Long Island in first severe drought warning since 1999

BARBARAELLEN KOCH PHOTO | A severe drought on Long Island hasn't necessarily been a bad thing for farms.

If the giant wildfire in Manorville, Ridge and Calverton last week didn’t hint at this, the National Weather Service will tell you outright.

Long Island is currently in a severe drought warning.

According to the NWS’s U.S. Drought Monitor, a severe drought warning is third most severe condition, with exceptional and extreme droughts being the two harshest, followed by moderate and abnormally dry.

The dangers of severe drought are described as follows by the U.S. Drought Monitor: “Crop or pasture losses likely; fire risk very high; water shortages common; water restrictions imposed.”

But for Long Island, this is the first time since August of 1999 that we’ve been in a severe drought situation, according to NWS meteorologist Mike Layer.

In August 1999, the area was in an exceptional drought warning, he said.

There are other indicators as well.

For the period from January to April 13, NWS’s rain gauge at Islip measured 5.22 inches of rain. That’s the lowest reading ever for that same time period, Mr. Layer said.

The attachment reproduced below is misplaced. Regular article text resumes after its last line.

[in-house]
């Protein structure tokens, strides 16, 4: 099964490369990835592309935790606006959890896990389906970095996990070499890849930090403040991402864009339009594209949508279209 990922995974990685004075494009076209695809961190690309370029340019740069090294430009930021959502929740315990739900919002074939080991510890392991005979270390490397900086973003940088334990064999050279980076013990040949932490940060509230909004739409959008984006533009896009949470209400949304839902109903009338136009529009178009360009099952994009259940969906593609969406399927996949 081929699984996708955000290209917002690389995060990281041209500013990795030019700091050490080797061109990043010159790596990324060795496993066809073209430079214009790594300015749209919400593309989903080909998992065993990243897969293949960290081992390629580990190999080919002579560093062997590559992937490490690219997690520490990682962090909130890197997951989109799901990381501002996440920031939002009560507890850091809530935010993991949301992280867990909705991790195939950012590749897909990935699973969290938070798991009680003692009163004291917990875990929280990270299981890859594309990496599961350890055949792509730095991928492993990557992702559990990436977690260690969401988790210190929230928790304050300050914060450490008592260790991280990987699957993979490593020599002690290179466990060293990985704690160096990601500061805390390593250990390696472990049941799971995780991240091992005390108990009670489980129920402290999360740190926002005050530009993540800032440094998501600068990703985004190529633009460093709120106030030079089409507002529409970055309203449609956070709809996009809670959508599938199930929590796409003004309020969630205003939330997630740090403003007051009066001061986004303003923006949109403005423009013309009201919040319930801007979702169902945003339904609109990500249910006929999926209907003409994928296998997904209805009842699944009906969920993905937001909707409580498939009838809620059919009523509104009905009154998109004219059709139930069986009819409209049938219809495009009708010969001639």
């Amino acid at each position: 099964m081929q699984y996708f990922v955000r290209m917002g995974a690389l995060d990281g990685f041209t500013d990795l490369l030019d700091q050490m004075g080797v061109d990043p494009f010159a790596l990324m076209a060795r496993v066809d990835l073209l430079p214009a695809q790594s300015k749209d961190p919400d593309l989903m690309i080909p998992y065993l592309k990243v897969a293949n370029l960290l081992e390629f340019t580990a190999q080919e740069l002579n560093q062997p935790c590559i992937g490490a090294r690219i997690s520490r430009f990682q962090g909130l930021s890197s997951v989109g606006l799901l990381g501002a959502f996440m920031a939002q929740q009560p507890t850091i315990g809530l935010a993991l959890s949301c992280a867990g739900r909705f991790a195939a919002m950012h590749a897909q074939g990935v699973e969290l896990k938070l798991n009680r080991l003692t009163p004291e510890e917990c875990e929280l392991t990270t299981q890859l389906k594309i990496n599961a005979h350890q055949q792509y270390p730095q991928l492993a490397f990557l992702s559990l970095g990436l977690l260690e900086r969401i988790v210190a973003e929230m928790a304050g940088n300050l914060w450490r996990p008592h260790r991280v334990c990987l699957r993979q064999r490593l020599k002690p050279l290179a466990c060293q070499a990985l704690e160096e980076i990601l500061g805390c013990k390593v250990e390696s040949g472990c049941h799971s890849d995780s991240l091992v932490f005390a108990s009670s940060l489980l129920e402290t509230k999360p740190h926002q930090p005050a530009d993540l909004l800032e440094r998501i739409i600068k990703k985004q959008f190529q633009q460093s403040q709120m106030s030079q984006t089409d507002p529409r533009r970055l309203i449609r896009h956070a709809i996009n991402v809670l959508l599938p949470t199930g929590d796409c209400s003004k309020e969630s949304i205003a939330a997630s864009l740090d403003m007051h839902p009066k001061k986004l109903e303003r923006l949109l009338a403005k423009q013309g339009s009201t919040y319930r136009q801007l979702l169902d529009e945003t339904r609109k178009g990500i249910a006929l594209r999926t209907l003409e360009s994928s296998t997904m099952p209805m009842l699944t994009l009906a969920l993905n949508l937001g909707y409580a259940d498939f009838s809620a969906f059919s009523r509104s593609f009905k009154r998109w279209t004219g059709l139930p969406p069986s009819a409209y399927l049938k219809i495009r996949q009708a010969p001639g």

The U.S. Drought Monitor makes its drought ratings weekly each Thursday, so that rating applies to what’s already happened, Mr. Layer said.

However, what’s predicted to happened doesn’t indicate much difference.

“Over the next week, it doesn’t seem like much will change in terms of precipitation,” Mr. Layer said.

There is a possibility of rain Sunday for part of the day, but only about a tenth of an inch, Mr. Layer said.

“After that, we’re expecting warm and dry conditions until at least mid-week,” he said.

Aquebogue farmer Lyle Wells said the drought works out pretty well for his farm, and is much better than the wet conditions that existed at this time last year.

“Without the wet fields, we’re able to plant seeds and don’t have to worry about them rotting in the fields,” he said. “As long as you’re set up with irrigation, this is preferable.”

Most farmers get all the water they need from irrigation pumps, he said, so the lesser amounts of rain aren’t a problem.

He said it’s even “pushed up the season by a week or two.”

Of course, if the lack of rain continues for a prolonged period, that could eventually cause problems, he said.

“Everything in moderation,” he said. “Last year we would have loved for the rain to stop.”

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